Latinx Linguistic Justice
Latinx Linguistic Justice, an edited collection to be submitted toRoutledge, calls us to re-examine our understandings of Latinidad or Latinx studies within Linguistic Justice. This edited collection aims to highlight marginalized voices within Latinx communities such asafro-caribeños,chicanxs,cubanxs, nuyoricans o mexicanxsfrom Arizona, California, and/or Florida. We also seek to uplift marginalized voices from Indigenous or First-Nation, Francophone, or Lusophone peoples. A sampling of topics appropriate for this collection includes, but is not limited to:
• testimonies writing in Indigenous languages of the Americas as well as colonizer languages such as English, French, Portuguese, Spanish and/or Spanglish.
• reports or studies on the teaching of languages or linguistic justice topics within the Composition and/or Literature classroom, virtual and in-person.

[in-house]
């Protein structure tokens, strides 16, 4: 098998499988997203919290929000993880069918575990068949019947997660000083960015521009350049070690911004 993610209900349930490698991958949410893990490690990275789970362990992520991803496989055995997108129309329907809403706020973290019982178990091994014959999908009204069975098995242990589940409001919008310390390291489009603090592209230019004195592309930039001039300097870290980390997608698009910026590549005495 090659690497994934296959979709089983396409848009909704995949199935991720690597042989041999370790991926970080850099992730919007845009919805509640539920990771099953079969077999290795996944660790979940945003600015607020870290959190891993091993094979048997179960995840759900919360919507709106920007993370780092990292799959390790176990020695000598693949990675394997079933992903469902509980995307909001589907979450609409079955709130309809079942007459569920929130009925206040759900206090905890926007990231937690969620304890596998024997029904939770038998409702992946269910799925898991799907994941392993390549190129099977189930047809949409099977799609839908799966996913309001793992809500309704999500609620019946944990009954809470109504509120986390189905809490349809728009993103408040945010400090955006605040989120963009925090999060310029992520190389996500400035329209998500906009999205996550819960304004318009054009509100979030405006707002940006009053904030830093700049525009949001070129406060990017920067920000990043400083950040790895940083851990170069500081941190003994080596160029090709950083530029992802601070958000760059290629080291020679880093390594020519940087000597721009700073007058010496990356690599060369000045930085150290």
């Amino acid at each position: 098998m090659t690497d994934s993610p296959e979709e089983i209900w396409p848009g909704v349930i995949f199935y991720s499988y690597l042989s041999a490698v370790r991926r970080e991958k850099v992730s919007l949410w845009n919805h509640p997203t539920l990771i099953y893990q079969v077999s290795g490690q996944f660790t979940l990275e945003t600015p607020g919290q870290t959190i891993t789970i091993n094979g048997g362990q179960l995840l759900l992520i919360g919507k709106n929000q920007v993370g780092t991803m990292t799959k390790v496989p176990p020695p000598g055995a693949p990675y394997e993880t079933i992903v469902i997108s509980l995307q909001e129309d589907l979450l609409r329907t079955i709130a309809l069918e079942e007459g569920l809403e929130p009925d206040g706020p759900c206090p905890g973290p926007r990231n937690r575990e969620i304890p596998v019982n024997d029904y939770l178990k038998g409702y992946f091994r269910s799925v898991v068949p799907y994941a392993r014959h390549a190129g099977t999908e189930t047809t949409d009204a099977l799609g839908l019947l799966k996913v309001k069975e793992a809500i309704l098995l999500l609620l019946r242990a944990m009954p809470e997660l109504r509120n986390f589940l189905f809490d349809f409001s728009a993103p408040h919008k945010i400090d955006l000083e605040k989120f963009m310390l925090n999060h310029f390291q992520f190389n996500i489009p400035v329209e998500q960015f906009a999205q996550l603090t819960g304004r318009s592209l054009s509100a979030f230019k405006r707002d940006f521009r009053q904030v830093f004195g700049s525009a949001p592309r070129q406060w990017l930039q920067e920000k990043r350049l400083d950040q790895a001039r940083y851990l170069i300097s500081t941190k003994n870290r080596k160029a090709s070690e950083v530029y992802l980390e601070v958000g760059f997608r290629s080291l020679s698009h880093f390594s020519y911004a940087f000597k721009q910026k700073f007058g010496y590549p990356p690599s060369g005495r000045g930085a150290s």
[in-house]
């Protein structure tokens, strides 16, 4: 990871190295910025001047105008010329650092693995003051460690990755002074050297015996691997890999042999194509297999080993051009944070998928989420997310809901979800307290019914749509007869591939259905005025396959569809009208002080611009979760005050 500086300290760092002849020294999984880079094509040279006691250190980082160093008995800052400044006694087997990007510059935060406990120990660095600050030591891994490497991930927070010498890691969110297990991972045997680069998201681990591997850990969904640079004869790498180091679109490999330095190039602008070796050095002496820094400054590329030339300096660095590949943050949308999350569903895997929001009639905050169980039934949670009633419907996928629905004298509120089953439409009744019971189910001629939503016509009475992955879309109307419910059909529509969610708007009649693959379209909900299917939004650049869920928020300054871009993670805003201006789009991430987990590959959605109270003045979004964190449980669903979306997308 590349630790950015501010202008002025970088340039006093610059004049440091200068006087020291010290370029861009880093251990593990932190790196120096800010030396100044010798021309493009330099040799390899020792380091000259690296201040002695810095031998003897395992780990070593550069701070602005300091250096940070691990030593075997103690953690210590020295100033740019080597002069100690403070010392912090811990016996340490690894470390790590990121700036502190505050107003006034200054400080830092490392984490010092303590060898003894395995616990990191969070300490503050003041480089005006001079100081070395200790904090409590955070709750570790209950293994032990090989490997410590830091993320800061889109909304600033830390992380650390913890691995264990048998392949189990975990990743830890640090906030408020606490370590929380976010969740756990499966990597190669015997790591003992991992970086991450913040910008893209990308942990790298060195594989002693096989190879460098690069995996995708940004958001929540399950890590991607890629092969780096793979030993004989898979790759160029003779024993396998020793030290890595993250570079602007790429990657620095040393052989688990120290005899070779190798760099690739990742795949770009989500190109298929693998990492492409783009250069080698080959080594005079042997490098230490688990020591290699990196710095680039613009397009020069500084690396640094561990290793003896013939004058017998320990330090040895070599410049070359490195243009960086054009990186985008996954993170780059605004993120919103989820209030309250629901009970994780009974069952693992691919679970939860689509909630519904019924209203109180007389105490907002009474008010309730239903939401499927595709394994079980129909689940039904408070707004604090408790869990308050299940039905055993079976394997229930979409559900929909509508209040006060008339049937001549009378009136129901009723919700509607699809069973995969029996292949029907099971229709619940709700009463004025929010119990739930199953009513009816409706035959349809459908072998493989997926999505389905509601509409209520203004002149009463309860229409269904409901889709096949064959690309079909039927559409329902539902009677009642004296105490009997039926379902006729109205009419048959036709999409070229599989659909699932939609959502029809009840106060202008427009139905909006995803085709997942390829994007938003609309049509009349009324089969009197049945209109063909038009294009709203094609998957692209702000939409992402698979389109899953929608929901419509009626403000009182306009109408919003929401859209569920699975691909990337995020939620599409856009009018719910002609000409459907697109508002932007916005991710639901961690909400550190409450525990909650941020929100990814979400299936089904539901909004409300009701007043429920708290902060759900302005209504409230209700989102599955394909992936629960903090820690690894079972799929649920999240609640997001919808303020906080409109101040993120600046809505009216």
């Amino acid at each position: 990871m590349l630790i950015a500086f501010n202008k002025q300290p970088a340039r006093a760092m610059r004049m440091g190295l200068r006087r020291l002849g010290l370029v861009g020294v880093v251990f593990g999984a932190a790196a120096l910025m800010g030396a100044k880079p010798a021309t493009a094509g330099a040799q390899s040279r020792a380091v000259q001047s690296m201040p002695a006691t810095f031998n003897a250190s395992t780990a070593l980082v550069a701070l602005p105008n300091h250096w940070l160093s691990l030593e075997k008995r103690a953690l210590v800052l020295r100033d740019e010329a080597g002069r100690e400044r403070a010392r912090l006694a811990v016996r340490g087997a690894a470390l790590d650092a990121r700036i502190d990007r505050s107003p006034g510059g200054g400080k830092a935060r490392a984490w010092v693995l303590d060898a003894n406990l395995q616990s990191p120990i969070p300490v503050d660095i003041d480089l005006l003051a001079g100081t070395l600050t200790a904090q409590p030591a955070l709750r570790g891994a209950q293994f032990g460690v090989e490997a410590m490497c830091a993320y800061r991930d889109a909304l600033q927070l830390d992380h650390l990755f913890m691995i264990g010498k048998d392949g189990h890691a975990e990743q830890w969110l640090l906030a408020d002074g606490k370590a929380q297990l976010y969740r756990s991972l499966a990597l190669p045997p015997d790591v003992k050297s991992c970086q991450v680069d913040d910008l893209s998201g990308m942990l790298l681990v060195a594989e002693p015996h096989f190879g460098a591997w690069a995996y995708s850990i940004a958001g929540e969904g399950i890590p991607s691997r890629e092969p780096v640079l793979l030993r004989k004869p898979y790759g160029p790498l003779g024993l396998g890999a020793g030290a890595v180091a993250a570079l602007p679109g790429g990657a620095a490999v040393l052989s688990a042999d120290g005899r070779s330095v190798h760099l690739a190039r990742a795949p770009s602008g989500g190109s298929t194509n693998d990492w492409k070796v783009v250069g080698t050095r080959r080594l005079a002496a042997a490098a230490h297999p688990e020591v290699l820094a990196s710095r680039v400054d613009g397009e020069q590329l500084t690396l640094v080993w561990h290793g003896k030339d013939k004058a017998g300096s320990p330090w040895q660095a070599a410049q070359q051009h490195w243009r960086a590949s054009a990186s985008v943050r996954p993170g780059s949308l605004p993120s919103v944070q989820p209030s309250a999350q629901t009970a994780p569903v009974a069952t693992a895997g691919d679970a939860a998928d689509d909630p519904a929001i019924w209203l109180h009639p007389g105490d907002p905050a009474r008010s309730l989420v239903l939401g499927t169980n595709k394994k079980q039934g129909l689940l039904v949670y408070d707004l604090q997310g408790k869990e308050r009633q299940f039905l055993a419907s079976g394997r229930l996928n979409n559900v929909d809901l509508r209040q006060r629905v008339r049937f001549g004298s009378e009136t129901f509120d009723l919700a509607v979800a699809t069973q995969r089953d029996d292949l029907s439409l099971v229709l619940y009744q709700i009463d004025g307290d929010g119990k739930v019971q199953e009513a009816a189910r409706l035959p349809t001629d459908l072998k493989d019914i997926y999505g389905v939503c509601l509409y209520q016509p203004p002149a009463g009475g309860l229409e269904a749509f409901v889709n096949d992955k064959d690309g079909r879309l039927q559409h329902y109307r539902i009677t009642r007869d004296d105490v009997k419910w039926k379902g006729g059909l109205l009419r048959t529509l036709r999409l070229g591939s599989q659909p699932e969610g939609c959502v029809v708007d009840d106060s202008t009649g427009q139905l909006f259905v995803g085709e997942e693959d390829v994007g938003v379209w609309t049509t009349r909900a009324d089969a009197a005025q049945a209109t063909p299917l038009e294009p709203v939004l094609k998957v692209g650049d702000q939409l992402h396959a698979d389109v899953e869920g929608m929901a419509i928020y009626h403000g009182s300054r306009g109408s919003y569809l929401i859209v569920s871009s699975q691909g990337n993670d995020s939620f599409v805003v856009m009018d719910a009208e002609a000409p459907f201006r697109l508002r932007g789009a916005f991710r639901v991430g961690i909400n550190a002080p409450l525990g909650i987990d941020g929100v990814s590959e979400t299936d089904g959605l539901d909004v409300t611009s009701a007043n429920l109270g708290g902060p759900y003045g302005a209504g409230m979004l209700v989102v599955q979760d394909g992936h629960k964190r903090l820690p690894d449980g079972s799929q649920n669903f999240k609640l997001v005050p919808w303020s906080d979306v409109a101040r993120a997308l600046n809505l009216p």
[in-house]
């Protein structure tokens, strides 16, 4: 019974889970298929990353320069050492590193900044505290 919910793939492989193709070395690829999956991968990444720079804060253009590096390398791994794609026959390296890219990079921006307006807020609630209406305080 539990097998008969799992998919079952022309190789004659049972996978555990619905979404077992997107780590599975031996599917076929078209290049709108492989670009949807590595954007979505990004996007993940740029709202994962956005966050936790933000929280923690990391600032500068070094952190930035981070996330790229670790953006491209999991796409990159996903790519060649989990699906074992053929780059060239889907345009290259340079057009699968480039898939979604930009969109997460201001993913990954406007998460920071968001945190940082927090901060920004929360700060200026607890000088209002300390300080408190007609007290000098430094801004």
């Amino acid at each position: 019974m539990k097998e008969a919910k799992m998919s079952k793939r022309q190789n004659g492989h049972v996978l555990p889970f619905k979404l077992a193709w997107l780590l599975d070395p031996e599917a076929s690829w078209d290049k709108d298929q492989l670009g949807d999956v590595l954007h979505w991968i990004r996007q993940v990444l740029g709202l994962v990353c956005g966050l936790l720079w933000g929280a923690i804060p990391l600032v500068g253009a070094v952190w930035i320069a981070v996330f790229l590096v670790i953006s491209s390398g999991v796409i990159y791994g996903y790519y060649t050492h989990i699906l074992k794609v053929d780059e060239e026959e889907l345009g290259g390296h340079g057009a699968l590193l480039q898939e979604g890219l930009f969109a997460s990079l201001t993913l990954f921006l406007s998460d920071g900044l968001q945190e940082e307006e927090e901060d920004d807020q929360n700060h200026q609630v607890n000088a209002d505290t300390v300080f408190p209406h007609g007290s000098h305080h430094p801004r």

• reports and studies conducted by Writing Center Professionals, especially those of tutors (peer and professional), graduate research and teachingstudents, adjunct faculty, and other staff.
• Linguistic analyses of academic and non-academic writing written in other Englishes
• artificial-intelligence content generators such as ChatGPT with respect to Linguistic Justice
Please send abstracts of 350-500 words to Editor Maximillien Vis (email@example.com). Testimoniosmay be up to 1,000 words and scholarly work may be up to 10,000 words. All submissions should be formatted in APA 7th edition.
Rebecca Day Babcock, PhD (firstname.lastname@example.org)
Maximillien Vis, MA (email@example.com)